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PRODUCT SPECIFICATION FAN5234 4 REV. 1.0.10 5/3/04 Electrical Specifications Recommended operating conditions, unless otherwise noted. Parameter Conditions Min. Typ. Max. Units Power Supplies VCC Current LDRV, HDRV Open, VSEN forced above regulation point 850 1300 µ A Shut-down (EN=0) 5 15 µ A VIN Current - Sinking VIN pin = input voltage source 10 20 30 µ A VIN Current - Sourcing VIN pin = GND 7 15 20 µ A VIN Current - Shut-down 1 µ A UVLO Threshold Rising VCC 4.3 4.55 4.75 V Falling 4.1 4.27 4.5 V Hysteresis 0.1 0.5 V Oscillator Frequency VIN > 5V 255 300 345 KHz VIN = 0V 510 600 690 KHz Ramp Amplitude, pk–pk VIN = 16V 2 V Ramp Amplitude, pk–pk VIN < 5V 1.25 V Ramp Offset 0.5 V Ramp / VIN Gain VIN > 3V 125 mV/V Ramp / VIN Gain 1V < VIN < 3V 250 mV/V Reference and Soft Start Internal Reference Voltage 0.891 0.9 0.909 V Soft Start current (I SS ) at start-up 5 µ A Soft Start Complete Threshold 1.5 V PWM Converter Load Regulation I OUT from 0 to 3A, VIN from 2 to 24V -1 +1 % VSEN Bias Current 50 80 120 nA VOUT pin input impedance 40 55 65 K Ω Under-voltage Shutdown as % of set point. 2 µ S noise filter 70 75 80 % I SNS Over-Current threshold R ILIM = 68.5K Ω . See Figure 4 115 144 172 µA Over-voltage threshold as % of set point. 2 µ S noise filter 113 120 % Output Driver HDRV Output Resistance Sourcing 8 15 Ω Sinking 3.2 4 Ω LDRV Output Resistance Sourcing 8 15 Ω Sinking 1.5 2.4 Ω PGOOD (Power Good Output) and Control pins Lower Threshold as % of set point, 2 µ S noise filter 86 92 % Upper Threshold as % of set point, 2 µ S noise filter 110 115 % PGOOD Output Low I PGOOD = 4mA 0.5 V Leakage Current V PULLUP = 5V 1 µ A Soft Start Voltage when PGOOD Enabled 1.5 V EN, FPWM Inputs Input High 2 V Input Low 0.8 V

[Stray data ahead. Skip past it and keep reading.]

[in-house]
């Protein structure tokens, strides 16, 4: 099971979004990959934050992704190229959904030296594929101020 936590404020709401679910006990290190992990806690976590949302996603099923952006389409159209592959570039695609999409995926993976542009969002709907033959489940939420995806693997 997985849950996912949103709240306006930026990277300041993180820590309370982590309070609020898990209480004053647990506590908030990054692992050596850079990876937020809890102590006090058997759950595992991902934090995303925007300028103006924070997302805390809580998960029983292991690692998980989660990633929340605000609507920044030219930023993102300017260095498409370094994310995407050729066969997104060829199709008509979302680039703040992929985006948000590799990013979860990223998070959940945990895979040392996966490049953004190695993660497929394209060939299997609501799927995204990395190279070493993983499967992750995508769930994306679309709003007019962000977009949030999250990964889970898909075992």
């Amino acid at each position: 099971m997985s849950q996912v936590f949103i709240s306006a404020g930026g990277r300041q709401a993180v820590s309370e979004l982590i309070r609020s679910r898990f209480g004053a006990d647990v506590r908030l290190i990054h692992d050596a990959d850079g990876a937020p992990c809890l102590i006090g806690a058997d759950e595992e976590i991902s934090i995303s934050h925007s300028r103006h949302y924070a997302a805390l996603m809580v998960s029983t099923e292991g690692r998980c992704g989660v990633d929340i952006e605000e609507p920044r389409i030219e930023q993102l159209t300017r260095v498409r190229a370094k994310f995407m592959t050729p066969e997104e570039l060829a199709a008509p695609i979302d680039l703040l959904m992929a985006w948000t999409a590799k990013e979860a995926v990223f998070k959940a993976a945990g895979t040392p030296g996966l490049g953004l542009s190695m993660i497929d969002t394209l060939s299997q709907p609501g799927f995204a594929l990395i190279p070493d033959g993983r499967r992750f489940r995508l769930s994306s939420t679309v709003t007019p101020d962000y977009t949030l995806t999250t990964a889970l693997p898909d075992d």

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FAN5234 PRODUCT SPECIFICATION REV. 1.0.10 5/3/04 5 Figure 2. IC Block Diagram REF2 PGOOD EN C BOOT Q1 Q2 5V VDD ADAPTIVE GATE CONTROL LOGIC CURRENT PROCESSING HDRV SW LDRV PGND BOOT VDD HYST ISNS VIN C OUT VOUT PWM/HYST PWM S/H ILIM R IL IM R SENSEILIM det. HYST SS SS DUTY CYCLE CLAMP Σ PWM S R Q RAMP MODE OSC I OUT RAMP CLK OVP POR/UVLO Reference and Soft Start FPWM L OUT VREF EA PWM/HYST VSEN FPWM VIN Circuit Description Overview The FAN5234 is a PWM controller intended for low voltage power applications in modern notebook, desktop, and sub-notebook PCs. The output voltage of the controller can be set in the range of 0.9V to 5.5V by an external resistor divider. The synchronous buck converter can operate from either an unregulated DC source (such as a notebook battery) with voltage ranging from 2V to 24V, or from a regulated system rail. In either mode of operation the IC is biased from a +5V source. The PWM modulator uses an average current mode control with input voltage feed-forward for simplified feed- back loop compensation and improved line regulation. The controller includes integrated feedback loop compensation that dramatically reduces the number of external compo- nents. Depending on the load level, the converter can operate either in fixed frequency PWM mode or in a hysteretic mode. Switch-over from PWM to hysteretic mode improves the converters' efficiency at light loads and prolongs battery run time. In hysteretic mode, a comparator is synchronized to the main clock that allows seamless transition between the oper- ational modes and reduced channel-to-channel interaction. The hysteretic mode of operation can be inhibited indepen- dently using the FPWM pin if variable frequency operation is not desired. Oscillator Table 1. Converter Operating modes When VIN is from the battery, the oscillator's ramp ampli- tude is proportional to VIN, providing voltage feed-forward control for improved loop response. When in either of the Fixed modes, oscillator's ramp amplitude is fixed. The oper- ating frequency is then determined according to the connec- tion on the VIN pin (Table 1). Initialization and Soft Start Assuming EN is high, FAN5234 is initialized when VCC exceeds the rising UVLO threshold. Should VCC drop below the UVLO threshold, an internal Power-On Reset function disables the chip. Mode F SW (Khz) Converter Power VIN Pin Battery 300 2 to 24V Battery (>5V) Fixed 300 300 < 5.5V Fixed 100K Ω to GND Fixed 600 600 < 5.5V Fixed GND